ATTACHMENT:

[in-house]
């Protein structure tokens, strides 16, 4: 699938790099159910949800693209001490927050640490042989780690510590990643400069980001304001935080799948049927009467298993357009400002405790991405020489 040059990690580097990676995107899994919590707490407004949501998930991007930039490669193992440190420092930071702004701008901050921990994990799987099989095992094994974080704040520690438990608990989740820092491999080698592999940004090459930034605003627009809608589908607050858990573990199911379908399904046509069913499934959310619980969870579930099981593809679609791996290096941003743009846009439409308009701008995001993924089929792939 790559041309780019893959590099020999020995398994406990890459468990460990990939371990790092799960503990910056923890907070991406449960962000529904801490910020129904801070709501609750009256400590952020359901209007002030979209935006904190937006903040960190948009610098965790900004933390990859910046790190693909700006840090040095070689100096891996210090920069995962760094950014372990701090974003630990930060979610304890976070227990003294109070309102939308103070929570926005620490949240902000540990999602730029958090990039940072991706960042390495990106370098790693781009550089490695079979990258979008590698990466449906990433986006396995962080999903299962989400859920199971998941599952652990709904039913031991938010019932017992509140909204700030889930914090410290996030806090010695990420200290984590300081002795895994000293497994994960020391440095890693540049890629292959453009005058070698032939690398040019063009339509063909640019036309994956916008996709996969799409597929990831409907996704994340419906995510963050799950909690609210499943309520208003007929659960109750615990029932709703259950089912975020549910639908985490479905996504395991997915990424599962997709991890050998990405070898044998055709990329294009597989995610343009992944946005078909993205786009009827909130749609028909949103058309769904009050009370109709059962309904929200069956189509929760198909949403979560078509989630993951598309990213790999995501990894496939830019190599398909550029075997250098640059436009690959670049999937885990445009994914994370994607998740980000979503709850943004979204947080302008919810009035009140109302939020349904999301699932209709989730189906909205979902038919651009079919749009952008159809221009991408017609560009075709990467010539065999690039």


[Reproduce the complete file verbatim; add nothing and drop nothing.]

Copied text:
[in-house]
């Protein structure tokens, strides 16, 4: 699938790099159910949800693209001490927050640490042989780690510590990643400069980001304001935080799948049927009467298993357009400002405790991405020489 040059990690580097990676995107899994919590707490407004949501998930991007930039490669193992440190420092930071702004701008901050921990994990799987099989095992094994974080704040520690438990608990989740820092491999080698592999940004090459930034605003627009809608589908607050858990573990199911379908399904046509069913499934959310619980969870579930099981593809679609791996290096941003743009846009439409308009701008995001993924089929792939 790559041309780019893959590099020999020995398994406990890459468990460990990939371990790092799960503990910056923890907070991406449960962000529904801490910020129904801070709501609750009256400590952020359901209007002030979209935006904190937006903040960190948009610098965790900004933390990859910046790190693909700006840090040095070689100096891996210090920069995962760094950014372990701090974003630990930060979610304890976070227990003294109070309102939308103070929570926005620490949240902000540990999602730029958090990039940072991706960042390495990106370098790693781009550089490695079979990258979008590698990466449906990433986006396995962080999903299962989400859920199971998941599952652990709904039913031991938010019932017992509140909204700030889930914090410290996030806090010695990420200290984590300081002795895994000293497994994960020391440095890693540049890629292959453009005058070698032939690398040019063009339509063909640019036309994956916008996709996969799409597929990831409907996704994340419906995510963050799950909690609210499943309520208003007929659960109750615990029932709703259950089912975020549910639908985490479905996504395991997915990424599962997709991890050998990405070898044998055709990329294009597989995610343009992944946005078909993205786009009827909130749609028909949103058309769904009050009370109709059962309904929200069956189509929760198909949403979560078509989630993951598309990213790999995501990894496939830019190599398909550029075997250098640059436009690959670049999937885990445009994914994370994607998740980000979503709850943004979204947080302008919810009035009140109302939020349904999301699932209709989730189906909205979902038919651009079919749009952008159809221009991408017609560009075709990467010539065999690039």